Farmers and Rights Groups Boycott Food Summit over Big Business Links
Focus on agro-business rather than ecology has split groups invited to planned UN conference on hunger
An international food summit to address growing hunger and diet-related disease is in disarray as hundreds of farmers’ and human rights groups are planning a boycott.
The head of the food systems summit, due to take place in September, has made an emotional appeal for unity and the UN’s own advisers are urging a rethink of the way it is run.
Called by the UN secretary general, António Guterres, the summit was welcomed for recognising that farming has been mostly ignored in climate talks. Its brief was to examine ways to reduce hunger and improve global food systems as the climate crisis intensifies and biodiversity is threatened.
The UN estimates that more than 820 million people are undernourished, a jump of 60 million in five years. Nearly a quarter of all children under five are stunted and 1.9 billion adults are overweight, according to the World Health Organization.
But the planned summit is already embroiled in arguments over who is to blame for the growth of hunger and disease, and whether the meeting is biased in favour of corporate, hi-tech intensive farming.
Josephine Ganye working in her maize fields in Zimbabwe, with the crop wilting and stunted by drought. Photograph: Jekesai Njikizana/AFP/Getty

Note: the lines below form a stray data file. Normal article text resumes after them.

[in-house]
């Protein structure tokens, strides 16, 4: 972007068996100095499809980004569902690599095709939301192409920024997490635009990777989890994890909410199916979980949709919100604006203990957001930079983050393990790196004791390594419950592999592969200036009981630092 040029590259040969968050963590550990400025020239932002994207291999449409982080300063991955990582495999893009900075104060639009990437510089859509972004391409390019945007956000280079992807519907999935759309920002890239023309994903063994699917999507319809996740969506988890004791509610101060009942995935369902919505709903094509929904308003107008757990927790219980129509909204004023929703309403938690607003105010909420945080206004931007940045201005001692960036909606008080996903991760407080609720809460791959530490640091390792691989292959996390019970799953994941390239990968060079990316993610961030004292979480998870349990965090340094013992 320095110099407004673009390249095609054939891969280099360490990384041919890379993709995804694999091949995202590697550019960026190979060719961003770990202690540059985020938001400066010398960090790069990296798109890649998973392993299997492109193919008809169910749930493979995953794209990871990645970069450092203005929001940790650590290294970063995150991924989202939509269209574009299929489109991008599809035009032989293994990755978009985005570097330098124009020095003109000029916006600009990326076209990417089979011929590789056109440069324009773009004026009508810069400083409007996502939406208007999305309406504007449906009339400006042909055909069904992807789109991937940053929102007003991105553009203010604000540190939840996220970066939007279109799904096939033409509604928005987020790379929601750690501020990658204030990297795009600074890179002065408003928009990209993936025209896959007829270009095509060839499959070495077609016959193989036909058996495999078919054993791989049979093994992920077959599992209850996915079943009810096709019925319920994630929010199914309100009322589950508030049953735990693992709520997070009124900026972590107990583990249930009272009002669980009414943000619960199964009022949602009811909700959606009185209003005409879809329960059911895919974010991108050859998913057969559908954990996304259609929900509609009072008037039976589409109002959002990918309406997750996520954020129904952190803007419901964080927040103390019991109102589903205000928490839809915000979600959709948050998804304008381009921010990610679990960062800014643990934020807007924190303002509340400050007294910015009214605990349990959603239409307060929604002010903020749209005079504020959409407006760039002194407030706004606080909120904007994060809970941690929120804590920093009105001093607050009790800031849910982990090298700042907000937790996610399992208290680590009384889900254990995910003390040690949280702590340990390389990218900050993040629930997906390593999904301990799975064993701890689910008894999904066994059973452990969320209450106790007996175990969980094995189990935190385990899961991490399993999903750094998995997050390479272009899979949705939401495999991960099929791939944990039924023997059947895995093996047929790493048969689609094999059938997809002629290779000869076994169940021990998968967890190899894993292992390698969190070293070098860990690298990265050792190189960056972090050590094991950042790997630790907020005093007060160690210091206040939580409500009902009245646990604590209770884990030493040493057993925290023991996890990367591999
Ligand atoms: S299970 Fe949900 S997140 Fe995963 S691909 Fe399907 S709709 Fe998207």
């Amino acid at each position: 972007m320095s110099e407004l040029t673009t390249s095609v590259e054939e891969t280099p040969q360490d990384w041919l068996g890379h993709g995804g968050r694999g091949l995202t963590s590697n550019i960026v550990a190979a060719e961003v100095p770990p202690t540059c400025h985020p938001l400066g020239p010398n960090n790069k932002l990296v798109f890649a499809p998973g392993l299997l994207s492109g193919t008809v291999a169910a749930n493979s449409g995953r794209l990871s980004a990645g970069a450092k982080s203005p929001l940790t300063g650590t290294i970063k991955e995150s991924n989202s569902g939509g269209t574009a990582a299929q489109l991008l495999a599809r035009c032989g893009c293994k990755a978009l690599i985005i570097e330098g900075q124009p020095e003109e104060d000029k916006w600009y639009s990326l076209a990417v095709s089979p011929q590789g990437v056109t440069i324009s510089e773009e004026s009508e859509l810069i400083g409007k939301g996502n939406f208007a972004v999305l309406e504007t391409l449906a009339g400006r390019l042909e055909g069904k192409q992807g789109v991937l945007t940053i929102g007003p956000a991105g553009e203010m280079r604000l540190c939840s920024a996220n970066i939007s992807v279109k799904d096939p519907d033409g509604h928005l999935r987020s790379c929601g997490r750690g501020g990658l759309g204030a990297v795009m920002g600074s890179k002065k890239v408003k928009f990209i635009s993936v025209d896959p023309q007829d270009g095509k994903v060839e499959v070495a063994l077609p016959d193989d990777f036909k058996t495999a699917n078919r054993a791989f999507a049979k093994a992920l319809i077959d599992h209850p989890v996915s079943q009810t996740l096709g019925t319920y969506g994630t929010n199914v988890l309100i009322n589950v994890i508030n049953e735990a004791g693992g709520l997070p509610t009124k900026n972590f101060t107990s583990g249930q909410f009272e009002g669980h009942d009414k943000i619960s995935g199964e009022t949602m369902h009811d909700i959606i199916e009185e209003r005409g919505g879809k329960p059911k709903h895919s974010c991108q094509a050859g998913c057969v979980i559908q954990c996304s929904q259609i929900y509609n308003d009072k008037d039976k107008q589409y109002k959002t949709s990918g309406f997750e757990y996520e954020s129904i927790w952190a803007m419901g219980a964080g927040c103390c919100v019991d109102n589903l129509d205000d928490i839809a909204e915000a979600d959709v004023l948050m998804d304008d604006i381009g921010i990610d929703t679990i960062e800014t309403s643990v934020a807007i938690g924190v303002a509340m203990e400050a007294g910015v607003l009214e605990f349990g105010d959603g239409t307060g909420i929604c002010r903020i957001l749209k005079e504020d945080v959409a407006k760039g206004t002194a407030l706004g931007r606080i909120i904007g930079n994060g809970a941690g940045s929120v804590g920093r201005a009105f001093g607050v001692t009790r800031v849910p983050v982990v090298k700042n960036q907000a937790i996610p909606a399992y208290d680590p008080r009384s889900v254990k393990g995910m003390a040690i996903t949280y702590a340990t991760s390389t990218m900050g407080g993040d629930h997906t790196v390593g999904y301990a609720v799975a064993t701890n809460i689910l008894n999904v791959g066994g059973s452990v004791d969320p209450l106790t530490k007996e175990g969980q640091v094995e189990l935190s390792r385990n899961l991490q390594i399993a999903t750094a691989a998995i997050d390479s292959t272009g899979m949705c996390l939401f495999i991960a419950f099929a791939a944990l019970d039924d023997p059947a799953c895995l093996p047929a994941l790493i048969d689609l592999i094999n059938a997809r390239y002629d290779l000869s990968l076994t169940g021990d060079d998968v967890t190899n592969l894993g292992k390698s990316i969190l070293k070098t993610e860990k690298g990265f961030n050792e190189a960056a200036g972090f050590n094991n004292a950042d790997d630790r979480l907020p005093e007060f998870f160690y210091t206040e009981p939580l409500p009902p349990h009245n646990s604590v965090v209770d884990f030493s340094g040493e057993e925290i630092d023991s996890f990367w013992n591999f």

The meeting got off to a controversial start when Guterres appointed Agnes Kalibata to head the event. The former Rwandan agriculture minister is president of the Gates-funded Alliance for a Green Revolution in Africa (Agra), set up in 2006 to open the continent up to genetically modified crops, high-yield commercial seed varieties and intensive farming.
Further suspicions that big business was dominating the agenda came when the summit’s concept paper mentioned precision agriculture, data collection and genetic engineering as important for addressing food security – initiatives supported by big technology companies and philanthropists – but made no mention of ecological farming or civil society involvement.
The UN special rapporteur on the right to food, Michael Fakhri, wrote to Kalibata in January saying the global food crisis was “chronic, urgent and set to intensify” but the summit appeared focused on science and technology, money and markets, and did not address “fundamental questions of inequality, accountability and governance”.
The summit’s organiser, Agnes Kalibata, a former Rwandan minister of agriculture. Photograph: AFP/Getty
“It [appears] heavily skewed in favour of one type of approach to food systems, namely market-based solutions … it leaves out experimental/traditional knowledge that has the acute effect of excluding indigenous peoples and their knowledge,” wrote Fakhri.
“The business sector has been part of the problem of food systems and has not been held accountable.”
Support for ecological initiatives has also come from Olivier De Schutter, former UN special rapporteur on food, and Olivia Yambi, a nutrition expert and former Unicef official.
They have argued that the summit should be broadened into a more inclusive world food congress, and that initiatives such as agro-ecology, endorsed by scientists, civil society and farmers, and food sovereignty be put firmly on the agenda.